Saturday, 25 January 2020

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11 Arakanese youths should be released, lawyer says

New Delhi (Mizzima) – Eleven Arakanese youths held in Insein prison for about a year should be acquitted of several charges, including bearing arms, dealing in drugs and contacting an exiled organisation, one of the lawyers said ahead of the court’s verdict in their trial, citing the lack of evidence or witnesses in the prosecution’s case. 

The advocate’s comments followed the prosecutor’s submission of his written final argument in Rangoon West District special tribunal sitting in Insein prison last Wednesday. Judge Myint San set tomorrow to hand down the verdict.

“There are no eyewitnesses or incriminating evidence against my clients, meaning that all 11 of these defendants should be immediately acquitted,” lawyer Kyaw Hoe said. “They were charged … with contacting the exile-based All Arakan Students’ and Youths’ Congress, recruiting new members for this organisation, selling narcotic drugs for this organisation, carrying arms and ammunition and committing bomb attacks in Burma.”

Military Affairs Security, the junta’s intelligence service, arrested the group at different locations in Arakan State in September last year, alleging they had been in contact with the AASYC, had set off bomb blasts and had crossed the border illegally.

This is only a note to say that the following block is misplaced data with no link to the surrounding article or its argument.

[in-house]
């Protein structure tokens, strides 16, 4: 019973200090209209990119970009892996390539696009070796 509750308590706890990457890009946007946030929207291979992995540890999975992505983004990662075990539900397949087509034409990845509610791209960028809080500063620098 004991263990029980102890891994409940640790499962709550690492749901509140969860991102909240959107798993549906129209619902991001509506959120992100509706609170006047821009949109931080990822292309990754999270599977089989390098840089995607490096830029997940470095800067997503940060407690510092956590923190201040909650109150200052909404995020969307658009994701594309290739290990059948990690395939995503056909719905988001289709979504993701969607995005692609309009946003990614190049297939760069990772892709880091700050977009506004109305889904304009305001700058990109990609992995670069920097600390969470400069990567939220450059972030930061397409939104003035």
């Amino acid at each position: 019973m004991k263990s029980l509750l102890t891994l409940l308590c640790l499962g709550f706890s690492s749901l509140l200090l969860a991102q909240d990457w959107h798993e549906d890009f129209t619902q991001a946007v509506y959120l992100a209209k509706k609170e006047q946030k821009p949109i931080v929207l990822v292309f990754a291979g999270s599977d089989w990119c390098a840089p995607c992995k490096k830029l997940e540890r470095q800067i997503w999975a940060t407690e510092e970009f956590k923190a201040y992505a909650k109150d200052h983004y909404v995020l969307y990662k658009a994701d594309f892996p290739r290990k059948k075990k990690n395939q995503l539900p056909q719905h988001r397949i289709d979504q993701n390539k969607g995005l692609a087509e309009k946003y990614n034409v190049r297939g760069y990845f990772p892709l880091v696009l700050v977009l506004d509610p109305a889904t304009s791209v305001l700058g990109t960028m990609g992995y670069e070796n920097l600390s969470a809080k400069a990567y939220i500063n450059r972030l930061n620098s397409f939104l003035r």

Special Branch Police Major Than Soe was public prosecutor in the total of five cases. Six of the accused including Tun Lin Kyaw, Aung San Thein and Khai Kyaw Moe were charged with illegal border-crossing under section 13(1) of the Immigration Act and under section 7 of the Associations Law. Naing Soe, aka Mae Lone, was charged with setting off an explosive device, as was Ye Htet Soe, who was also charged under section 6(1) of the Burma Telegraph Act.

The judge reportedly examined mainly the alleged bombings and questioned only the police case officer, Kyaw Yin.

The AASYC, a pro-democracy ethnic organisation based in Thailand, had denied any contact with the accused.

Family members of the 11 said they had no contact with their loved ones after military intelligence detained them until they were brought before the court for a hearing on December 20 last year.

The court has continually refused to let family members’ enter the public gallery during proceedings. Lawyers for the defendants asked that two relatives of each of the accused be allowed in court on March 29 but it rejected the plea and has continued to deny access throughout the trial.

Lawyers for the accused, Aye Thein, Maung Maung Latt, Thida Ma Ma and Kyaw Hoe, said they would lodge an appeal against the judgement if the defendants were given prison terms. 


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